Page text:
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Advanced glycation endproducts, dityrosine and arginine transporter dysfunction in autism - a source of biomarkers for clinical diagnosis

Overview of attention for article published in Molecular Autism, February 2018
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About this Attention Score

  • In the top 5% of all research outputs scored by Altmetric
  • One of the highest-scoring outputs from this source (#3 of 614)
  • High Attention Score compared to outputs of the same age (99th percentile)

Mentioned by

news
163 news outlets
blogs
9 blogs
twitter
115 tweeters
patent
1 patent
facebook
7 Facebook pages
googleplus
2 Google+ users

Citations

dimensions_citation
44 Dimensions

Readers on

mendeley
138 Mendeley
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Title
Advanced glycation endproducts, dityrosine and arginine transporter dysfunction in autism - a source of biomarkers for clinical diagnosis
Published in
Molecular Autism, February 2018
DOI 10.1186/s13229-017-0183-3
Pubmed ID
Authors

Attia Anwar, Provvidenza Maria Abruzzo, Sabah Pasha, Kashif Rajpoot, Alessandra Bolotta, Alessandro Ghezzo, Marina Marini, Annio Posar, Paola Visconti, Paul J. Thornalley, Naila Rabbani

Abstract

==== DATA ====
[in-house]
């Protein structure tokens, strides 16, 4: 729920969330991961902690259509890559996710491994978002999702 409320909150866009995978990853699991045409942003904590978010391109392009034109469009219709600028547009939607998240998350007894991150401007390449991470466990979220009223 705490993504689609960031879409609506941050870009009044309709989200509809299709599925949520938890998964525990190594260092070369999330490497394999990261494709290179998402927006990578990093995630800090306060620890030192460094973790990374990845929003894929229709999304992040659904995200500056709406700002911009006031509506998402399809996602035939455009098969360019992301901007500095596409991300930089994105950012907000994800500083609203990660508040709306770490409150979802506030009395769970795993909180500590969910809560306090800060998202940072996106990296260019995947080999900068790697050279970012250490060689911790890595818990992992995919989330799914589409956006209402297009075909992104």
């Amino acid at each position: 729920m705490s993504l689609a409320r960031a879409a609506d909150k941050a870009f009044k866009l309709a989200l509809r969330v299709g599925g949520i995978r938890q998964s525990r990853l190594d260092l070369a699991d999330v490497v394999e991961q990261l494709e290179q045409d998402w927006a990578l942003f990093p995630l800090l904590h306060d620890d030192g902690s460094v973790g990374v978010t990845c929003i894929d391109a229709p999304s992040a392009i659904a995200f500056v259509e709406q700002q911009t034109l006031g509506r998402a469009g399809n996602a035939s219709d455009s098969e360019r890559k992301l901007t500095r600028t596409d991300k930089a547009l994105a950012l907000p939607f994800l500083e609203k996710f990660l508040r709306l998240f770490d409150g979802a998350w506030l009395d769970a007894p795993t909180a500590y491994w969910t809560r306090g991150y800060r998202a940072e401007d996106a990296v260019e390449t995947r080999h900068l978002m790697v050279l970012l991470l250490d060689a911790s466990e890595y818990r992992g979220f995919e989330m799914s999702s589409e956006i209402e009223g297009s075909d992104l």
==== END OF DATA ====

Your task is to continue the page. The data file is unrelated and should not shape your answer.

Clinical chemistry tests for autism spectrum disorder (ASD) are currently unavailable. The aim of this study was to explore the diagnostic utility of proteotoxic biomarkers in plasma and urine, plasma protein glycation, oxidation, and nitration adducts, and related glycated, oxidized, and nitrated amino acids (free adducts), for the clinical diagnosis of ASD. Thirty-eight children with ASD (29 male, 9 female; age 7.6 ± 2.0 years) and 31 age-matched healthy controls (23 males, 8 females; 8.6 ± 2.0 years) were recruited for this study. Plasma protein glycation, oxidation, and nitration adducts and amino acid metabolome in plasma and urine were determined by stable isotopic dilution analysis liquid chromatography-tandem mass spectrometry. Machine learning methods were then employed to explore and optimize combinations of analyte data for ASD diagnosis. We found that children with ASD had increased advanced glycation endproducts (AGEs),Nε-carboxymethyl-lysine (CML) andNω-carboxymethylarginine (CMA), and increased oxidation damage marker, dityrosine (DT), in plasma protein, with respect to healthy controls. We also found that children with ASD had increased CMA free adduct in plasma ultrafiltrate and increased urinary excretion of oxidation free adducts, alpha-aminoadipic semialdehyde and glutamic semialdehyde. From study of renal handling of amino acids, we found that children with ASD had decreased renal clearance of arginine and CMA with respect to healthy controls. Algorithms to discriminate between ASD and healthy controls gave strong diagnostic performance with features: plasma protein AGEs-CML, CMA-and 3-deoxyglucosone-derived hydroimidazolone, and oxidative damage marker, DT. The sensitivity, specificity, and receiver operating characteristic area-under-the-curve were 92%, 84%, and 0.94, respectively. Changes in plasma AGEs were likely indicative of dysfunctional metabolism of dicarbonyl metabolite precursors of AGEs, glyoxal and 3-deoxyglucosone. DT is formed enzymatically by dual oxidase (DUOX); selective increase of DT as an oxidative damage marker implicates increased DUOX activity in ASD possibly linked to impaired gut mucosal immunity. Decreased renal clearance of arginine and CMA in ASD is indicative of increased arginine transporter activity which may be a surrogate marker of disturbance of neuronal availability of amino acids. Data driven combination of these biomarkers perturbed by proteotoxic stress, plasma protein AGEs and DT, gave diagnostic algorithms of high sensitivity and specificity for ASD.